Steven Spielberg likes his candy-floss movies - and even his more 'serious' movies normally have that sugary sweet edge. Recently, I have enjoyed revisiting his classics - like Duel - as much as some of his new efforts - like the excellent Cruise vehicle Minority Report. I am eagerly anticipating their reunion on War of the Worlds, but in the mean time there are plenty of other Spielberg classics to enjoy. The Terminal sees a reunion between Spielberg and one of his other leading men - Tom Hanks. They previously worked together on Saving Private Ryan and Catch Me If You Can with much success. The question is whether or not they got it right this time.
Viktor Navorski has just made the flight over to America from his homeland Krakozhia - one of the ex-Soviet States. The only problem is that Krakozhia ran into some troubles just as he arrived in the US, leading to him being denied a permit to enter the Country. At the same time, they will not allow him to travel home because his homeland is no longer considered a country. It is a technicality that leaves him adrift in the airport waiting for the situation to be resolved. Worse still, he speaks almost no English, so initially this is a nightmare. After a few sleepless nights in the lounge, he gets to know the various characters that populate the Airport - from a love-struck baggage carrier to the conspiracy theorist floor-sweeper, whose only joy is watching people ignoring the signs and trip up on wet patches on the floor. He slowly learns English and finds ways of earning money to eat by helping people out. Eventually his honest, thoughtful actions and behaviour gain him both the attention of a beautiful stewardess and of the head of Airport Security, who makes it his mission in life to get rid of Victor.
I have luke warm feelings about Tom Hanks - for every Saving Private Ryan there's a You've Got Mail. Back in the old days his cheesy Eighties movies were great - not least Big - but most of his later roles were largely unimpressive. Here, as the lost foreigner Victor, he is able to go back to basics - stop playing Tom Hanks for once - and in the process, I quite warmed to his character. Sure, his incessant decency is a staple of Hanks repertoire, but here it works for him and you actually grow to like him. Although billed as co-starring with Catherine Zeta-Jones, her role here is not that big, but still quite important. She plays the airline hostess with terrible luck in love and the soppy romance that develops between them is handled remarkably well for veteran slush-puppy Spielberg. I don't know the last movie I saw her show off her acting skills in but the fun Entrapment, the excellent Traffic and even the disappointing Ocean's Twelve has at least kept her busy. Here she is at least looking gorgeous as ever - although a little different from usual for some reason I can't quite place - and she plays the part perfectly convincingly. The other important character is the Airport Security Chief, played by the great Stanley Tucci. Even though it is quite a dastardly role - you are certainly not supposed to like him - he is still on scene-stealing form. He is a vastly underrated and subsequently underused actor, never truly acknowledged for his little gems like Big Night, so it is good to see him play such a vital role in a popular film.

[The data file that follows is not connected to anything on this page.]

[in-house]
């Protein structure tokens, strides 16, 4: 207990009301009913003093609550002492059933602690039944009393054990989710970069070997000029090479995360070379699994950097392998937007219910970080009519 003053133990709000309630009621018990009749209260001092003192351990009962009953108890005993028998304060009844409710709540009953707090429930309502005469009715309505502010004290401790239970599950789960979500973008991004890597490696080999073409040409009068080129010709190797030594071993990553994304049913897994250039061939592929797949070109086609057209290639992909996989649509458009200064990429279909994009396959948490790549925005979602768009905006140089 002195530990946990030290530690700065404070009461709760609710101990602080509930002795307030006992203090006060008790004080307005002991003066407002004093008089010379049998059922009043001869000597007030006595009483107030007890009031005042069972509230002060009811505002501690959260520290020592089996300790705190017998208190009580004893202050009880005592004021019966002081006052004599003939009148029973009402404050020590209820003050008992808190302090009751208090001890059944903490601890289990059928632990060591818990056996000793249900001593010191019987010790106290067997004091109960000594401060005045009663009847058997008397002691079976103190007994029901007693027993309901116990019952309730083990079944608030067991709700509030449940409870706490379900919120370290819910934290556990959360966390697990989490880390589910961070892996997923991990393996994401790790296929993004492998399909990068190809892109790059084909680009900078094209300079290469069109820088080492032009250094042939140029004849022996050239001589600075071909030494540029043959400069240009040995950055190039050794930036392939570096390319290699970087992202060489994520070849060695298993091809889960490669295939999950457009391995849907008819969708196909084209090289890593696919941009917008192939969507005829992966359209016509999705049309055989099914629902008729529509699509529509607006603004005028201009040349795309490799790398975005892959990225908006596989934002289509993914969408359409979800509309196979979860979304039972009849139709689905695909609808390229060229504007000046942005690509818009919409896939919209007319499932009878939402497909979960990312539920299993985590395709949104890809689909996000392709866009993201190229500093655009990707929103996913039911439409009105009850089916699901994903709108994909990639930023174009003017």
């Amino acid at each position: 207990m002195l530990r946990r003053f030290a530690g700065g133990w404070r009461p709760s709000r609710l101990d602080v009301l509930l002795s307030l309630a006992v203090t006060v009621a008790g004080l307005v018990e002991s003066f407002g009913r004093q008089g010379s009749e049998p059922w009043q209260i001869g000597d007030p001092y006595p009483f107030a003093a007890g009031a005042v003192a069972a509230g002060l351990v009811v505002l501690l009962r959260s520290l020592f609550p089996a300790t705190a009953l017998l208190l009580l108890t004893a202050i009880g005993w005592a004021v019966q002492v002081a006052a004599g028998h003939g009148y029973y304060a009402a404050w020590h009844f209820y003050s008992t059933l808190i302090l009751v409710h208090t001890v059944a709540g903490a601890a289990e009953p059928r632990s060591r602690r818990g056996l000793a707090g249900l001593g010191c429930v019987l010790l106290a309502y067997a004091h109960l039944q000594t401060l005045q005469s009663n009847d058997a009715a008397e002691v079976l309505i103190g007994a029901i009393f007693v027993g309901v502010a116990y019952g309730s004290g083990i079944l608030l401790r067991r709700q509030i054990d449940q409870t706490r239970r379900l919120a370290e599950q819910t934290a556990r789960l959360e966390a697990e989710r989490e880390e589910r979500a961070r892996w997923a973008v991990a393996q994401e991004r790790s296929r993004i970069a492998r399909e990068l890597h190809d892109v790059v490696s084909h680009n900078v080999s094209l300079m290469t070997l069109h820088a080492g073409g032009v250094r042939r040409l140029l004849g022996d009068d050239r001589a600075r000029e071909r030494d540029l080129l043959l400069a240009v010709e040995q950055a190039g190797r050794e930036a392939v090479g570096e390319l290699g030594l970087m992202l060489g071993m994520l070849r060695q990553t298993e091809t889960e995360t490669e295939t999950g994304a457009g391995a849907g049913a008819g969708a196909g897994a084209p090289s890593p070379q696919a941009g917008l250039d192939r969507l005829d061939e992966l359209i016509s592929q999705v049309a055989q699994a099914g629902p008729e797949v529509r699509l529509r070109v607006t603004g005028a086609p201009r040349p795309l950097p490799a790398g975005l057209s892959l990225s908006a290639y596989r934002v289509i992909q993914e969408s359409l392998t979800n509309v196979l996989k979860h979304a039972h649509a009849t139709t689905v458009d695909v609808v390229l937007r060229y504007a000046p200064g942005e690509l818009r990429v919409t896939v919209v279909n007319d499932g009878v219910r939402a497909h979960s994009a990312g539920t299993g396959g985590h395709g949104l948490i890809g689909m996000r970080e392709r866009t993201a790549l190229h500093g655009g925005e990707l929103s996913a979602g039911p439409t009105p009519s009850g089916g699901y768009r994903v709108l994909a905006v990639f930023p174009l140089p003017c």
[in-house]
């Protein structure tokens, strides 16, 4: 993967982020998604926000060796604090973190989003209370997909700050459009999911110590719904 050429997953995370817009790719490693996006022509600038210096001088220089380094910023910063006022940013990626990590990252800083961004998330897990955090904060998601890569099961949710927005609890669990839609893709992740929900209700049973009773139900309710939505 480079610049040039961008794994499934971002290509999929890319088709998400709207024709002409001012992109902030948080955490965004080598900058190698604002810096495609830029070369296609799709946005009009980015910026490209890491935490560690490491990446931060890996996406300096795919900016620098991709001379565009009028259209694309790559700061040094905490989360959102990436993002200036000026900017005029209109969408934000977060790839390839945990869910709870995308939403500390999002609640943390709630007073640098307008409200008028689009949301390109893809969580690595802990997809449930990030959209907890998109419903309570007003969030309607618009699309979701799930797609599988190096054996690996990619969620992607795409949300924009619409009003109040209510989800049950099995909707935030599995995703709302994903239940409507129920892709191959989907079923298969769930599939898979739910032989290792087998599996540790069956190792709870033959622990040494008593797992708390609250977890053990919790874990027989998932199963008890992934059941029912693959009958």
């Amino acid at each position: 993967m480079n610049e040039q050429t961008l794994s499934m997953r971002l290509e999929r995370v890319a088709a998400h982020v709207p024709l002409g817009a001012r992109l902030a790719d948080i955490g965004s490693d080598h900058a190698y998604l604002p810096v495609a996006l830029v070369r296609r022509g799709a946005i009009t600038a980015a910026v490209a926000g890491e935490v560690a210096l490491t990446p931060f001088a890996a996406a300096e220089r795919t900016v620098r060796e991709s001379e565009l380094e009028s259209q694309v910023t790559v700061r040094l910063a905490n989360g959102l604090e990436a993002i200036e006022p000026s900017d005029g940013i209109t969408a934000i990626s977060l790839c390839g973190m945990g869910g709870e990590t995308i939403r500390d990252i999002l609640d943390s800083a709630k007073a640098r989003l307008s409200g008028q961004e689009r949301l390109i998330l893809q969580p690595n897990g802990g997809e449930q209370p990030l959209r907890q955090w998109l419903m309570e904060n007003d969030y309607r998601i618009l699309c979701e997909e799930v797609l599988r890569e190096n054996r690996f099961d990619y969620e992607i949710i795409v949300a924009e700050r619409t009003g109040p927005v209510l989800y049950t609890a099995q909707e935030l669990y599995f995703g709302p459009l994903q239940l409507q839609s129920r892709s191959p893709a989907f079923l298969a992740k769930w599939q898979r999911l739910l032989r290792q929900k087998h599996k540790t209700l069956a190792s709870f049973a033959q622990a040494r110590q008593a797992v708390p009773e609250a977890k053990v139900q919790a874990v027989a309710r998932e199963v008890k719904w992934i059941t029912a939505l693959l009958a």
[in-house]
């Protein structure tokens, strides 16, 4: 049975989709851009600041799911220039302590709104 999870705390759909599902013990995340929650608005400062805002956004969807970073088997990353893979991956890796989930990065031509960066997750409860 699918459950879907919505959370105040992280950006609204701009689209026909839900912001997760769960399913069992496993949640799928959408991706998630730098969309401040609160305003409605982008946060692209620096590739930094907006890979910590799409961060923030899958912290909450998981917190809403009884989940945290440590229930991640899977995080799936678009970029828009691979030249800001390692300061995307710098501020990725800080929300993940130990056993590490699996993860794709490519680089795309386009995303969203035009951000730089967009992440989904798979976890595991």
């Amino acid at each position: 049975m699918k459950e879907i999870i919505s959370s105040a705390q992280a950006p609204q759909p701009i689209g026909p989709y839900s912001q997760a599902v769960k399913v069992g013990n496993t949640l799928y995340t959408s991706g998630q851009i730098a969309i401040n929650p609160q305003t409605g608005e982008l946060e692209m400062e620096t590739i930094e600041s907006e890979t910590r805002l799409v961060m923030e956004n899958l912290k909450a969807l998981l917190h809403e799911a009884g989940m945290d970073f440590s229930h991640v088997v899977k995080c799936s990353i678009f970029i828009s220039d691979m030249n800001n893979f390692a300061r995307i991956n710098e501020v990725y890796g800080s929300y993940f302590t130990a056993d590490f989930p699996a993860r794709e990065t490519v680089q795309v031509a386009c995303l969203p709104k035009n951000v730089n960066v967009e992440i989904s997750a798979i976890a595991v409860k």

I don't think The Terminal is anything particularly special, nor even memorable, but it is a perfectly enjoyable - if a touch overlong - movie that has that feel-good effect Spielberg is famed for. In fact, having seen Castaway recently on TV, I had much the same feeling as that with this movie. Similarly this isn't a role Hanks will either be loved or critically acclaimed for, but he does a decent job and it is a nicely modest character for him to play. Between a solid cast and a witty, sentimental script filmed by a director who is clearly still a child at heart, you can't help but enjoy the movie on a lazy night in.
Our Review Ethos